First of a new series. The solar system, 150 years hence: humans can be found everywhere from Mercury to the Kuiper Belt. The death of explorer, scientist and corporate matriarch Eunice Akinya leaves some unanswered questions for her grandchildren to investigate.
This is truly excellent work, sitting in roughly the same kind of worldbuilding space as the Red Mars trilogy, but with more engaging characters, and a bit more poetry in the writing style. The technology is plausible and interesting, and integrates nicely into the larger world; I also found the ideological manoeuvring around the Pans very effective, and I'm hoping we get to see more of the United Aquatic Nations later on.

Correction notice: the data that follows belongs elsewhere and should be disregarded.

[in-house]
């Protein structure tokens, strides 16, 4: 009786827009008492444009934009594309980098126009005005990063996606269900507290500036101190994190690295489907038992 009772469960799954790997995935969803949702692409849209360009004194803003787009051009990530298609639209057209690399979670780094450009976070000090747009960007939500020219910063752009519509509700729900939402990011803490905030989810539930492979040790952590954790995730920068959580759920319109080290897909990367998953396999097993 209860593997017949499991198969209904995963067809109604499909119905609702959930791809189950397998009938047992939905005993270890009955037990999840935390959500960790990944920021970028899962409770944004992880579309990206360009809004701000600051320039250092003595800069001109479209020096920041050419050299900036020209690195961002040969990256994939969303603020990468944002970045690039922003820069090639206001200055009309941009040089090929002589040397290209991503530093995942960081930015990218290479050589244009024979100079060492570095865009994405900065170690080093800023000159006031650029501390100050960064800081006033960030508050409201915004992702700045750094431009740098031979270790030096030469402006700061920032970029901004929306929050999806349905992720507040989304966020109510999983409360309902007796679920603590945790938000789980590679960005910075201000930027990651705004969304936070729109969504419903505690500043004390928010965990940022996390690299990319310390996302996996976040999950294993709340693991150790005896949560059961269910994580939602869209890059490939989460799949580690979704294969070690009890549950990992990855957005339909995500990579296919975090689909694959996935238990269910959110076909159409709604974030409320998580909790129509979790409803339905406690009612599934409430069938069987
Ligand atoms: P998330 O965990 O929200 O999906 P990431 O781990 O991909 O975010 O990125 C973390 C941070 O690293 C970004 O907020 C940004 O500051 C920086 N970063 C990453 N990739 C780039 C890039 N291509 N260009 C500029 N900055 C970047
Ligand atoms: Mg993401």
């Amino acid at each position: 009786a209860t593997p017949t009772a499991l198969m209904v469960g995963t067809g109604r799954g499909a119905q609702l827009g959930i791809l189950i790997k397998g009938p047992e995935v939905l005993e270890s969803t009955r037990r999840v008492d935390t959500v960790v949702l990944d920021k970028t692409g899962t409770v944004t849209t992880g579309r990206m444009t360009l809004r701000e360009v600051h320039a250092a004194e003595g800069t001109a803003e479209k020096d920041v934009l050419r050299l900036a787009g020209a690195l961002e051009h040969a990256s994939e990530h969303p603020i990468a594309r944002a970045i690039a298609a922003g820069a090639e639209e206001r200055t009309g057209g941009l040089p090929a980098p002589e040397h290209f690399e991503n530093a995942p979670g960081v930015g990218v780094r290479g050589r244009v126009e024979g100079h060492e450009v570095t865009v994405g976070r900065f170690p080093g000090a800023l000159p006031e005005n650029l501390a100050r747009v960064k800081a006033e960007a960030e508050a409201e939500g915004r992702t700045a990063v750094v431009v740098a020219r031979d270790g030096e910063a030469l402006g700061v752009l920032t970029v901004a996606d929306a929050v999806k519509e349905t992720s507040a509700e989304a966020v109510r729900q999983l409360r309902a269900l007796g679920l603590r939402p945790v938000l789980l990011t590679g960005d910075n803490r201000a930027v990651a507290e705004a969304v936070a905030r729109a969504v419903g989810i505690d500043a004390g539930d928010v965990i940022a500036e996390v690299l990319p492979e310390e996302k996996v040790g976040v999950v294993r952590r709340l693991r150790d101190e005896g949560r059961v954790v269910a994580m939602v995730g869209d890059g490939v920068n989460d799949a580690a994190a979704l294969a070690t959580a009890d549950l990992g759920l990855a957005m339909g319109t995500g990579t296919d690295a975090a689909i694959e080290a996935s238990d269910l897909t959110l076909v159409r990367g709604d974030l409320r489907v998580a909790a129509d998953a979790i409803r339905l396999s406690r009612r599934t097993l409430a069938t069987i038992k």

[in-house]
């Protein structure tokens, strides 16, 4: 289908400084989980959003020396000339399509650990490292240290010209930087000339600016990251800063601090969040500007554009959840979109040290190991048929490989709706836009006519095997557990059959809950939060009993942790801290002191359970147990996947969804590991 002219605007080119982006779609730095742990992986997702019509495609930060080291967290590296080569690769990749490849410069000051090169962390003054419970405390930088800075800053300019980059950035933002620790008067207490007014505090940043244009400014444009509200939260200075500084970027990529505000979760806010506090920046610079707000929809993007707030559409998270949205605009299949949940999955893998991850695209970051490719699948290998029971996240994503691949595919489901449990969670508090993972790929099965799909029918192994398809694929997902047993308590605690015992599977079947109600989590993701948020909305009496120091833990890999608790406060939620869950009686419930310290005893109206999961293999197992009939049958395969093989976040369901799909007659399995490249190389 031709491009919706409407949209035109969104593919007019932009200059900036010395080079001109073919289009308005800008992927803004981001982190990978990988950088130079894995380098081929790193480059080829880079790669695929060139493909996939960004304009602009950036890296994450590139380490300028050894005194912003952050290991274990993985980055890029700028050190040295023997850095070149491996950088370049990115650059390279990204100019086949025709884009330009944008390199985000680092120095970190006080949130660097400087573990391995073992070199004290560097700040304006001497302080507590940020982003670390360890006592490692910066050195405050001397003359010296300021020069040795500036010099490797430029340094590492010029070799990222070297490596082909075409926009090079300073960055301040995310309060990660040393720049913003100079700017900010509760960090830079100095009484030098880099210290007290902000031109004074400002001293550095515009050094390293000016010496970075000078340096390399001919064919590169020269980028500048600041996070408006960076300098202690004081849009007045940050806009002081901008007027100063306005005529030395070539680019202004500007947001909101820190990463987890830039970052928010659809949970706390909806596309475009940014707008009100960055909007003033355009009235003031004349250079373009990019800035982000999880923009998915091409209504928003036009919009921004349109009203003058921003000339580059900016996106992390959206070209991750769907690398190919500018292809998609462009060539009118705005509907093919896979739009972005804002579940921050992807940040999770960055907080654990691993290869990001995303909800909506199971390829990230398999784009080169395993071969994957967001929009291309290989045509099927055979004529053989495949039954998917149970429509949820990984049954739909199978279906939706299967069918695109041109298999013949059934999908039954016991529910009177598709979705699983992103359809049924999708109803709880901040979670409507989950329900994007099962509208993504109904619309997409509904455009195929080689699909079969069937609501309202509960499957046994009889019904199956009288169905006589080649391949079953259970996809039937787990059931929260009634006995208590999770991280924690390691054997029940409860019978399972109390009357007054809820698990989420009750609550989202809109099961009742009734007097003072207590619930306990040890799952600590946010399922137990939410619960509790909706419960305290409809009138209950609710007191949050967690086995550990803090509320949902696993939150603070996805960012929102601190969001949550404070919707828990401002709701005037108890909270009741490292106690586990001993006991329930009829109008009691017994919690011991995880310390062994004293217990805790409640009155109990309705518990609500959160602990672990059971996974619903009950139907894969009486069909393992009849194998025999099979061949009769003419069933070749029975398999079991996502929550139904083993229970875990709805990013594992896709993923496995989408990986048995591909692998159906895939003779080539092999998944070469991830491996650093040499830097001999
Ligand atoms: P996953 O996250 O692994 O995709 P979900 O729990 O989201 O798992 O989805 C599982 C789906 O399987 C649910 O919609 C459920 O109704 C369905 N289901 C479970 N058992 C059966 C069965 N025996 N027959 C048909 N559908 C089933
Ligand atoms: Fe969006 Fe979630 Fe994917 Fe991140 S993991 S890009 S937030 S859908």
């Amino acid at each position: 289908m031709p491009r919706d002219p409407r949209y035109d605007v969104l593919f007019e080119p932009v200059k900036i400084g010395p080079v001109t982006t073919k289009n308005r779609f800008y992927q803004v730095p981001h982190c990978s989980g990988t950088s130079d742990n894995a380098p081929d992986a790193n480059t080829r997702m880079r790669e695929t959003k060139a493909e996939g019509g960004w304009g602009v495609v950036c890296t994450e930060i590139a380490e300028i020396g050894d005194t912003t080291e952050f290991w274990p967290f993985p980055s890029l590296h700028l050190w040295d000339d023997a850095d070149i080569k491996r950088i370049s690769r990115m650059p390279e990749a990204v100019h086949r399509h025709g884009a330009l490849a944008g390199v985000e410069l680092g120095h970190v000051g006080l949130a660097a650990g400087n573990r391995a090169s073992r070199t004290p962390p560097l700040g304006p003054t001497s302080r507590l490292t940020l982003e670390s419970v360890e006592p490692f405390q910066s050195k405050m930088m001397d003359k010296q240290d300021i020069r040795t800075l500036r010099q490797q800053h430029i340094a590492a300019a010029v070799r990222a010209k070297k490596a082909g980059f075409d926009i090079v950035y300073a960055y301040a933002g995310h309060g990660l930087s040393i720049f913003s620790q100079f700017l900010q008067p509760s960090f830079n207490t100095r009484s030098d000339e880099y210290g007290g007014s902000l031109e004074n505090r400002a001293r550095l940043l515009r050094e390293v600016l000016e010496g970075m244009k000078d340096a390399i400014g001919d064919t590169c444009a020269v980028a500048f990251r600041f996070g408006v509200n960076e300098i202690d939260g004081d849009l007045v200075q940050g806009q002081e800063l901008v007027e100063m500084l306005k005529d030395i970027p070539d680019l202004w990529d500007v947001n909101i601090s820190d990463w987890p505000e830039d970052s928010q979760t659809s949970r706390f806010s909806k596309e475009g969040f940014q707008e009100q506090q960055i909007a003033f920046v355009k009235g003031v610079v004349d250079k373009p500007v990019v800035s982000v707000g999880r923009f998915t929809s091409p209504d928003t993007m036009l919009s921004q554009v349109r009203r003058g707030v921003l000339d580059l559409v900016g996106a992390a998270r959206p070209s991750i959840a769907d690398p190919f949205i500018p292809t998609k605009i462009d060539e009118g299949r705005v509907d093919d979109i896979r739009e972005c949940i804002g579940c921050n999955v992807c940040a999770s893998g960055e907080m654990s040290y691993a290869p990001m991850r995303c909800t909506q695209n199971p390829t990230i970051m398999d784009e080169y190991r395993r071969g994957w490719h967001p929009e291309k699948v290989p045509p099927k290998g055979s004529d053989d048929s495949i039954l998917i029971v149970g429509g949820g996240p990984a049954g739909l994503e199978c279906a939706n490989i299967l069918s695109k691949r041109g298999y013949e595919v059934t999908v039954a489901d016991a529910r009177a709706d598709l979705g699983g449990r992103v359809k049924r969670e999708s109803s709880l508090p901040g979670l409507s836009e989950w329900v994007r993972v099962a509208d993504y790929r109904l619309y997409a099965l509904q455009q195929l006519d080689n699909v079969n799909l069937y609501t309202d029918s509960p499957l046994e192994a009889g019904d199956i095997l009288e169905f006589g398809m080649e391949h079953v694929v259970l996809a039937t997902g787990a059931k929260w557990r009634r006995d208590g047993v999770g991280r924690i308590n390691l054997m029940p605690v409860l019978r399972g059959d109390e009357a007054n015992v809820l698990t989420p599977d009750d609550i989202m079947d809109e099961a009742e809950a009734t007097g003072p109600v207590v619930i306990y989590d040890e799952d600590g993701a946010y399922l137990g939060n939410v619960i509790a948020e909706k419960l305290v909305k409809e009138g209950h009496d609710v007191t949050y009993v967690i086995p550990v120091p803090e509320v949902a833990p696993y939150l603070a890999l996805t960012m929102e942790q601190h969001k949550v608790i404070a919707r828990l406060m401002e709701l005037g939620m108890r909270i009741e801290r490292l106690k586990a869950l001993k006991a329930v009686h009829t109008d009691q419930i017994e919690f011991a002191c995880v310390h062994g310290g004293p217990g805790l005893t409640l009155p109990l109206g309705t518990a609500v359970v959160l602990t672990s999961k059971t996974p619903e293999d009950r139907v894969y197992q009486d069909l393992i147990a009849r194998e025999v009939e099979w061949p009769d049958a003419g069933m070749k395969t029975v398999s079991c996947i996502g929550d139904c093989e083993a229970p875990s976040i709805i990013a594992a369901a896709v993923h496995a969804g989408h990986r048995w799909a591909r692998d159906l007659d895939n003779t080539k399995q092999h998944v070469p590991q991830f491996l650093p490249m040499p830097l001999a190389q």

The story has a surprisingly adventure-game-like structure, with a series of puzzles to solve leading to an endgame. Following the Myst pattern, if the protagonists knew what to do at the start they could skip straight to the endgame; it seems like they would have been more likely to stumble on the shortcut first than the trigger for the puzzle-chase in this case, but presumably Eunice knew her family well enough to ensure that didn't happen.
And the next book even has a Pink Floyd-inspired title!
I'm now waiting for
On the Steel Breeze to come out in paperback...